• Case background
      • Film studio with 3 new Gen Y hires
      • Marketing dept led by 37 year-old: Sarah
      • New hire, Josh, Gen Y, works for Sarah.
      • <<Audience Interaction 1 – See slide notes>>
      • Josh does so-so job on immediate assignment for Sarah to develop his own ideas.
      • <<Audience Interaction 2 – See slide notes >>
      • Sarah frustrated with poor quality work and end-run.
      • Josh complains about Sarah to other Gen Ys in his company
  • 15. “ Gen Y in the Workforce” Case Discussion
    • Do you know a Josh?
    • Do you know a Sarah?
    • Have you encountered a similar situation?
    • What should Sarah do?
    • What should Josh do?
  • 16. “ Gen Y in the Workforce” Case Discussion
    • Ron Alsop – Author of “When Trophy Kids Grow Up: …..”
      • Josh’s behavior is typical in terms of not respecting the corporate pecking order
      • Sarah should reaffirm lines of authority while addressing Josh’s concerns
      • Sarah may need to indulge Josh but not become a baby sitter or parent
      • Encourage face to face communication over pure electronic communication
  • 17. “ Gen Y in the Workforce” Case Discussion
    • Pamela Nicholson – President and COO of Enterprise Rent-A-Car
      • Sarah should not get angry but rather commend Josh for initiative
      • Provide more feedback to Generation Y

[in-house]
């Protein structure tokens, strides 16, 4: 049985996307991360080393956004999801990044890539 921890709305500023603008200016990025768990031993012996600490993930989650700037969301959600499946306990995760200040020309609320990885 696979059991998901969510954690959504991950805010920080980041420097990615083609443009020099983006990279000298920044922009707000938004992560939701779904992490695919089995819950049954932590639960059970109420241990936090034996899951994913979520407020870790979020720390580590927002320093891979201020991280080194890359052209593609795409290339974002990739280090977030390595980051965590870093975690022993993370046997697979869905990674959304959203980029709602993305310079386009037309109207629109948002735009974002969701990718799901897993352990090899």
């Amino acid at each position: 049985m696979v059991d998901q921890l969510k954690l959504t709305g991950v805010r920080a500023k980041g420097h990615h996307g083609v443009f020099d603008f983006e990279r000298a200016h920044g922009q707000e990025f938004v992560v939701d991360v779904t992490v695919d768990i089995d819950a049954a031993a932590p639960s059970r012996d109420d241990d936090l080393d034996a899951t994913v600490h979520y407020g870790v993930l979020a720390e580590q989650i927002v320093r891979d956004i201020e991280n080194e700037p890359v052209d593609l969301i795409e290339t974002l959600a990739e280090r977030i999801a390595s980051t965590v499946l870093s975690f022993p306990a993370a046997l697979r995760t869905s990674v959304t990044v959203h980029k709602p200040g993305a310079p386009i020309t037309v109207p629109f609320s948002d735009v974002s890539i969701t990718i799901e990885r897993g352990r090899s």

• 18. “ Gen Y in the Workforce” Case Discussion
    • Jim Miller, Executive VP of Sales and Marketing at General Tool & Supply
      • Josh is reaffirming Gen Y stereotypes
      • Gen Y have outsize expectations about what an employer could and should do for them
      • Looking for paycheck and not a career in terms of employment
      • Josh’s behavior is wrong. He is jeopardizing team success by not doing the best job on current assignment.
      • Sarah also needs to change her behavior and investigate Josh’s ideas.
  • 19. Conclusion
    • Gen Y is joining the work force so companies must learn how to rapidly integrate them into productive teams.
  • 20. Thank You
    • Send follow-up questions to aasiddiqui@engineeredprojects.com
    • Customized training session available for your firm
    • Checkout demo of ConcepSys at: http://www.engineeredprojects.com/ConcepSysDemo/Jan09.html